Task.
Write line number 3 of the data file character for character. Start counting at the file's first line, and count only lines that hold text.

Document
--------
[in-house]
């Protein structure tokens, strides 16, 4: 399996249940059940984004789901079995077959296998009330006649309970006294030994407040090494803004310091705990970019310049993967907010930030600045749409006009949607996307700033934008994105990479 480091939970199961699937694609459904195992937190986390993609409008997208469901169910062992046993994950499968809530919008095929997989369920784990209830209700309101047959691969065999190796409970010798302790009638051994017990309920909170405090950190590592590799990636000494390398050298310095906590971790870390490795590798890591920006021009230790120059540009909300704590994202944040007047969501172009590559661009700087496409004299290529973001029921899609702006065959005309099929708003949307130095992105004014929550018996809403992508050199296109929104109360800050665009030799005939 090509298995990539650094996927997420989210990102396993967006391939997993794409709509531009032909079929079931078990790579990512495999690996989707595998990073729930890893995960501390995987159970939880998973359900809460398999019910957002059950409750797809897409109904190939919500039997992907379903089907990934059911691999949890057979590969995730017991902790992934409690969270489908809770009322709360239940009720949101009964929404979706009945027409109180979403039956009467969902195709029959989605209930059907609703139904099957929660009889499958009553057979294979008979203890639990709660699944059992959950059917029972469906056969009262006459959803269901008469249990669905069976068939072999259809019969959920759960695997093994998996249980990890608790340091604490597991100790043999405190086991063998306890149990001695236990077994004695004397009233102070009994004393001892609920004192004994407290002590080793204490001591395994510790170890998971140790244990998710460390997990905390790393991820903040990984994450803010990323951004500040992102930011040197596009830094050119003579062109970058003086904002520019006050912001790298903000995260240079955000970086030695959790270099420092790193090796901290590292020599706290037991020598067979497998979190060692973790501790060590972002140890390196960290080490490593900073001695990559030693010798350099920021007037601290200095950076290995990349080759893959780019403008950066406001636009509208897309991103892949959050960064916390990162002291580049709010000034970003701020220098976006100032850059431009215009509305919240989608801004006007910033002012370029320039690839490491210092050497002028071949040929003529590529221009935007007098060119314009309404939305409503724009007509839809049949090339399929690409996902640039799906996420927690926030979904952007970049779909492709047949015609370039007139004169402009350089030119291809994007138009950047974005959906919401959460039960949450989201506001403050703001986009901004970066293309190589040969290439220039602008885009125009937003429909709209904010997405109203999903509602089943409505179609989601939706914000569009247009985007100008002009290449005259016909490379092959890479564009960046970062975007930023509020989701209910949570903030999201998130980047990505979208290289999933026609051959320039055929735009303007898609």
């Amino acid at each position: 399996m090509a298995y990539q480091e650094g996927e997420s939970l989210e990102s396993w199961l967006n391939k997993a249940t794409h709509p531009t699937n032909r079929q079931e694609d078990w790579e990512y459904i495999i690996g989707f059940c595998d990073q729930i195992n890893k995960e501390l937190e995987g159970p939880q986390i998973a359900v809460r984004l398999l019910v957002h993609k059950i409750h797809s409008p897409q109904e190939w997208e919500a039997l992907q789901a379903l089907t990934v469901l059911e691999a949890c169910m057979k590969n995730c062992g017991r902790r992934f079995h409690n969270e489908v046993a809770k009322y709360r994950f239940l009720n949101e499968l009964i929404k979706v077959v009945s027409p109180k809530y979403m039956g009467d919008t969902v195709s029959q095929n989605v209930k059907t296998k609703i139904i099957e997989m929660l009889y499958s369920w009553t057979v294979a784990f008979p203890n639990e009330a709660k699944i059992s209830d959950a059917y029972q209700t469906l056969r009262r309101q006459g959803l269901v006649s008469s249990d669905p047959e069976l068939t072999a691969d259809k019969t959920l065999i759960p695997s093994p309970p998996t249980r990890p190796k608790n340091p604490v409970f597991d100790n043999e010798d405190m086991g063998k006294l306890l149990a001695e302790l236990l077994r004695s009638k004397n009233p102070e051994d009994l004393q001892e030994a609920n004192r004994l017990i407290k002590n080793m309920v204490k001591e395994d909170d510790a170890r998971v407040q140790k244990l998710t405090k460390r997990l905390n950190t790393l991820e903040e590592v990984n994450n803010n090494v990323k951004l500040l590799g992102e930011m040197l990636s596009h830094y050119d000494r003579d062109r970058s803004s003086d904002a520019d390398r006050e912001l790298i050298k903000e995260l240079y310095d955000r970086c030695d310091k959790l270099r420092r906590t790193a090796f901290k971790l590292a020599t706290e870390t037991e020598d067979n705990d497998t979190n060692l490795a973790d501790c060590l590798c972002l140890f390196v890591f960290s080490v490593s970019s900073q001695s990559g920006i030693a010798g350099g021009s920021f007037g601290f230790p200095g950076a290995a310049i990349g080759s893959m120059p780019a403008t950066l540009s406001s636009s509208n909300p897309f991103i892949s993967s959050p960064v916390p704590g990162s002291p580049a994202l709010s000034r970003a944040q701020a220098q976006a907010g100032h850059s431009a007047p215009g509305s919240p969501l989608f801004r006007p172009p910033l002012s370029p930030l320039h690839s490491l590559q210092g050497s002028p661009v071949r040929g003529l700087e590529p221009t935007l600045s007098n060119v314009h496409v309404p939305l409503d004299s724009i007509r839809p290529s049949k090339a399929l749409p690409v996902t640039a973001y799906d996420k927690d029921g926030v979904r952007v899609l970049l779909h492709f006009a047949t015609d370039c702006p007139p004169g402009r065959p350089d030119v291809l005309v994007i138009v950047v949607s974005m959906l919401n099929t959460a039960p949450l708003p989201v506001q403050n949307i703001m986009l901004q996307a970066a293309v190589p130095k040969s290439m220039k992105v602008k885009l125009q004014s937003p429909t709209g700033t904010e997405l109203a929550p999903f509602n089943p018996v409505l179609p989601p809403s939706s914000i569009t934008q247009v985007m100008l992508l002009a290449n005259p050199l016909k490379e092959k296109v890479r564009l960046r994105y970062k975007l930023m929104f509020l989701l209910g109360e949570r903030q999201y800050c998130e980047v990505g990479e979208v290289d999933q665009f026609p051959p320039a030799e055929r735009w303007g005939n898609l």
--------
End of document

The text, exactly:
């Amino acid at each position: 399996m090509a298995y990539q480091e650094g996927e997420s939970l989210e990102s396993w199961l967006n391939k997993a249940t794409h709509p531009t699937n032909r079929q079931e694609d078990w790579e990512y459904i495999i690996g989707f059940c595998d990073q729930i195992n890893k995960e501390l937190e995987g159970p939880q986390i998973a359900v809460r984004l398999l019910v957002h993609k059950i409750h797809s409008p897409q109904e190939w997208e919500a039997l992907q789901a379903l089907t990934v469901l059911e691999a949890c169910m057979k590969n995730c062992g017991r902790r992934f079995h409690n969270e489908v046993a809770k009322y709360r994950f239940l009720n949101e499968l009964i929404k979706v077959v009945s027409p109180k809530y979403m039956g009467d919008t969902v195709s029959q095929n989605v209930k059907t296998k609703i139904i099957e997989m929660l009889y499958s369920w009553t057979v294979a784990f008979p203890n639990e009330a709660k699944i059992s209830d959950a059917y029972q209700t469906l056969r009262r309101q006459g959803l269901v006649s008469s249990d669905p047959e069976l068939t072999a691969d259809k019969t959920l065999i759960p695997s093994p309970p998996t249980r990890p190796k608790n340091p604490v409970f597991d100790n043999e010798d405190m086991g063998k006294l306890l149990a001695e302790l236990l077994r004695s009638k004397n009233p102070e051994d009994l004393q001892e030994a609920n004192r004994l017990i407290k002590n080793m309920v204490k001591e395994d909170d510790a170890r998971v407040q140790k244990l998710t405090k460390r997990l905390n950190t790393l991820e903040e590592v990984n994450n803010n090494v990323k951004l500040l590799g992102e930011m040197l990636s596009h830094y050119d000494r003579d062109r970058s803004s003086d904002a520019d390398r006050e912001l790298i050298k903000e995260l240079y310095d955000r970086c030695d310091k959790l270099r420092r906590t790193a090796f901290k971790l590292a020599t706290e870390t037991e020598d067979n705990d497998t979190n060692l490795a973790d501790c060590l590798c972002l140890f390196v890591f960290s080490v490593s970019s900073q001695s990559g920006i030693a010798g350099g021009s920021f007037g601290f230790p200095g950076a290995a310049i990349g080759s893959m120059p780019a403008t950066l540009s406001s636009s509208n909300p897309f991103i892949s993967s959050p960064v916390p704590g990162s002291p580049a994202l709010s000034r970003a944040q701020a220098q976006a907010g100032h850059s431009a007047p215009g509305s919240p969501l989608f801004r006007p172009p910033l002012s370029p930030l320039h690839s490491l590559q210092g050497s002028p661009v071949r040929g003529l700087e590529p221009t935007l600045s007098n060119v314009h496409v309404p939305l409503d004299s724009i007509r839809p290529s049949k090339a399929l749409p690409v996902t640039a973001y799906d996420k927690d029921g926030v979904r952007v899609l970049l779909h492709f006009a047949t015609d370039c702006p007139p004169g402009r065959p350089d030119v291809l005309v994007i138009v950047v949607s974005m959906l919401n099929t959460a039960p949450l708003p989201v506001q403050n949307i703001m986009l901004q996307a970066a293309v190589p130095k040969s290439m220039k992105v602008k885009l125009q004014s937003p429909t709209g700033t904010e997405l109203a929550p999903f509602n089943p018996v409505l179609p989601p809403s939706s914000i569009t934008q247009v985007m100008l992508l002009a290449n005259p050199l016909k490379e092959k296109v890479r564009l960046r994105y970062k975007l930023m929104f509020l989701l209910g109360e949570r903030q999201y800050c998130e980047v990505g990479e979208v290289d999933q665009f026609p051959p320039a030799e055929r735009w303007g005939n898609l």